Meeting the Grishaverse through its very first entry, in eighth grade, was utterly magical. I raved about it in one of my very first reviews, noting the lush setting and delectable love triangle––arguably, the start of my multi-shipper sensibilities––and there’s no doubt the Netflix series would have absolutely devoured my life were it around back then. Luckily, Shadow and Bone has generally kept its delight for me, but there’s just no recreating the shock I felt at that, admittedly, rather predictable plot twist, and as much as I still adore those kiss scenes, having them more-or-less memorized isn’t exactly conducive to a thrill.

9. Cinder by Marissa Meyer

What can I say? The Lunar Chronicles was a powerful tincture for my fraught middle school years. With an adventurous kick and a setting that perfectly strikes the balance between futuristic and fanciful, these books breathed into me a passionate love for space operas, and I’ve been chasing something that can quench my thirst for them ever since. I want to chance upon Cinder again almost as much as I want to have seen “Jupiter Ascending” in theaters during its devastatingly short release.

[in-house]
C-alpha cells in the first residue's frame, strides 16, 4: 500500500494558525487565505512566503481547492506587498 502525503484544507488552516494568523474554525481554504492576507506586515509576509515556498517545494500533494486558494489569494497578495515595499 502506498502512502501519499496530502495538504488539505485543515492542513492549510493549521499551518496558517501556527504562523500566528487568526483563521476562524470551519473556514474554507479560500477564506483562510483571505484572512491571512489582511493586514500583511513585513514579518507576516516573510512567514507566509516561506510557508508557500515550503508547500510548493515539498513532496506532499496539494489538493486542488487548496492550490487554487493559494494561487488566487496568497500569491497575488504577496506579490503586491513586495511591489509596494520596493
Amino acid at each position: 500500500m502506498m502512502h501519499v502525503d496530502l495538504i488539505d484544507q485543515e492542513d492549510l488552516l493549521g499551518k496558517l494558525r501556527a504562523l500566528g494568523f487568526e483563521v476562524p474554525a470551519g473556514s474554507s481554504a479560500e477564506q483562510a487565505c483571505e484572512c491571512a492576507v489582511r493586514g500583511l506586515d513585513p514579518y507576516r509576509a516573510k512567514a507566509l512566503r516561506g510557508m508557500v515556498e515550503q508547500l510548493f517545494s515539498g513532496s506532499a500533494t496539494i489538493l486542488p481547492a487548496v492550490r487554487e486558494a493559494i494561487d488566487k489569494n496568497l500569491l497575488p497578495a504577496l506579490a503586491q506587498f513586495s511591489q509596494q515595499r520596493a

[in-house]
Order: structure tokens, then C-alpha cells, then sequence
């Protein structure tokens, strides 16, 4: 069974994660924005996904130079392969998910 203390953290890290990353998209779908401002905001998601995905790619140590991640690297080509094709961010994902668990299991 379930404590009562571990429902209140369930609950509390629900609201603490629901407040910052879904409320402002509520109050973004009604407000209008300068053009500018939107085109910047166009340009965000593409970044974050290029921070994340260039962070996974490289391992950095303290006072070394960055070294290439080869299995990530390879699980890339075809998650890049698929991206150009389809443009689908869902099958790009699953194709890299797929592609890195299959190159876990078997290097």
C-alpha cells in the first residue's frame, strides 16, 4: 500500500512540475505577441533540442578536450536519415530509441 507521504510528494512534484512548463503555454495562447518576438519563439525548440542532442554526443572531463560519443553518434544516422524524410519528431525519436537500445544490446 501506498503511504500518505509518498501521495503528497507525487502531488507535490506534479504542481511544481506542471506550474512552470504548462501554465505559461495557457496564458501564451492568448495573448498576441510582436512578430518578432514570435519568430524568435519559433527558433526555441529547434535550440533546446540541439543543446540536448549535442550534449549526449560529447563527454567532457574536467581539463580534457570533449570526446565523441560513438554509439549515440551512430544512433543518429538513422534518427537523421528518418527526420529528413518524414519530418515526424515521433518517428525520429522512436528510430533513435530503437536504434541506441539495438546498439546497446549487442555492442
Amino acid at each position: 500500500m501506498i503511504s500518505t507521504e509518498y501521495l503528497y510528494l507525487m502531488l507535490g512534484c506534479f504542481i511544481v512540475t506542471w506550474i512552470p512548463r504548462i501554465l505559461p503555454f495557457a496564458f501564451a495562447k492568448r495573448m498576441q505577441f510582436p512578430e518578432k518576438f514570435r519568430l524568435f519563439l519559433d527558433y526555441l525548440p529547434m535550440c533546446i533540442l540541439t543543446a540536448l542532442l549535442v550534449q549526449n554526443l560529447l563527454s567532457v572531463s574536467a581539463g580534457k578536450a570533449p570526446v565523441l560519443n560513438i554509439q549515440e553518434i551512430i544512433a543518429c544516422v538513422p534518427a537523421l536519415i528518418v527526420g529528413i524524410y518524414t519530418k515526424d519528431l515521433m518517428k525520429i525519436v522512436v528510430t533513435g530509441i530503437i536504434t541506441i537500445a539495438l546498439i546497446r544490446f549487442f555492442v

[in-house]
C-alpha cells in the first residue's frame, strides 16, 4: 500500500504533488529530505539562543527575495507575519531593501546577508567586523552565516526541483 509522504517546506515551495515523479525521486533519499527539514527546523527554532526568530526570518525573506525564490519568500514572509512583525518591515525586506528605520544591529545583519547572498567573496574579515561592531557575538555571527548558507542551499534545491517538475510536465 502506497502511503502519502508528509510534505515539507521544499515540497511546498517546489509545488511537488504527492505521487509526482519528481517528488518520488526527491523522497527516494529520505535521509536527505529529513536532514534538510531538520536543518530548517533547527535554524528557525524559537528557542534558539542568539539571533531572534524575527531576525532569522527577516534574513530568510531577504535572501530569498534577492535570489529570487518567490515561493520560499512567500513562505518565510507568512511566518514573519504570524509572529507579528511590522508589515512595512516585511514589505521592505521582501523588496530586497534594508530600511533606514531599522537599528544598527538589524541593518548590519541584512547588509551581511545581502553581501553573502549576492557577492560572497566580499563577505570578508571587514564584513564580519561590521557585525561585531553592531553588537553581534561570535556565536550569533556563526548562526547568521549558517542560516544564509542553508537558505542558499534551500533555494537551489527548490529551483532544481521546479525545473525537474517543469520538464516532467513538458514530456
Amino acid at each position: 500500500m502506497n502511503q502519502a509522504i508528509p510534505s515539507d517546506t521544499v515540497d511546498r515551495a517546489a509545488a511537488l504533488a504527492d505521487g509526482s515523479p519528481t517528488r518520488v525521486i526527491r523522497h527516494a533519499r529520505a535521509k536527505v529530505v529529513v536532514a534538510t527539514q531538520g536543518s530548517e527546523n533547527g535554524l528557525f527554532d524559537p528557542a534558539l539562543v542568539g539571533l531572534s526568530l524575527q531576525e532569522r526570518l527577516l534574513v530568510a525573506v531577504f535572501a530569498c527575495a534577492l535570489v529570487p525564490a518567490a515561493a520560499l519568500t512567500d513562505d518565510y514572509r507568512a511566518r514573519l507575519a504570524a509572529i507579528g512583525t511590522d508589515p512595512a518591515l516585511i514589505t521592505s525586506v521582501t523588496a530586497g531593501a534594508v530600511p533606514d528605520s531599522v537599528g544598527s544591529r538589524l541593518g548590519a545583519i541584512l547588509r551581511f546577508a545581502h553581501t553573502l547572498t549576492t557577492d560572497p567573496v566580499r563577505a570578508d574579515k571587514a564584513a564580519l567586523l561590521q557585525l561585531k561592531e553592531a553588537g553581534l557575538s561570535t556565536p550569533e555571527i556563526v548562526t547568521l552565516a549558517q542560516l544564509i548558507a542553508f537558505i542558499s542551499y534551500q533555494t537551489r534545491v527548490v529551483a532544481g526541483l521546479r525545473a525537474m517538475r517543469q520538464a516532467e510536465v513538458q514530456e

10. Percy Jackson and the Lightning Thief by Rick Riordan

My nostalgia for Percy Jackson and the Olympians is comparatively recent; I finished the series just last year. But even in so short a time, I’ve started thinking of these books wistfully. It was 2020 for goodness’ sake, but Riordan, somehow, has me wishing I could go back.


Thus concludes my first edition of Top Ten Tuesday! Thank you so much for reading, and feel free to tell me all about the books you want to return to, in the comments 💕

“The Red Pyramid” A Promising But Iffy Series Opener

The first book in The Kane Chronicles, a middle grade fantasy trilogy from Rick Riordan, promises an interesting world, but fumbles the delivery.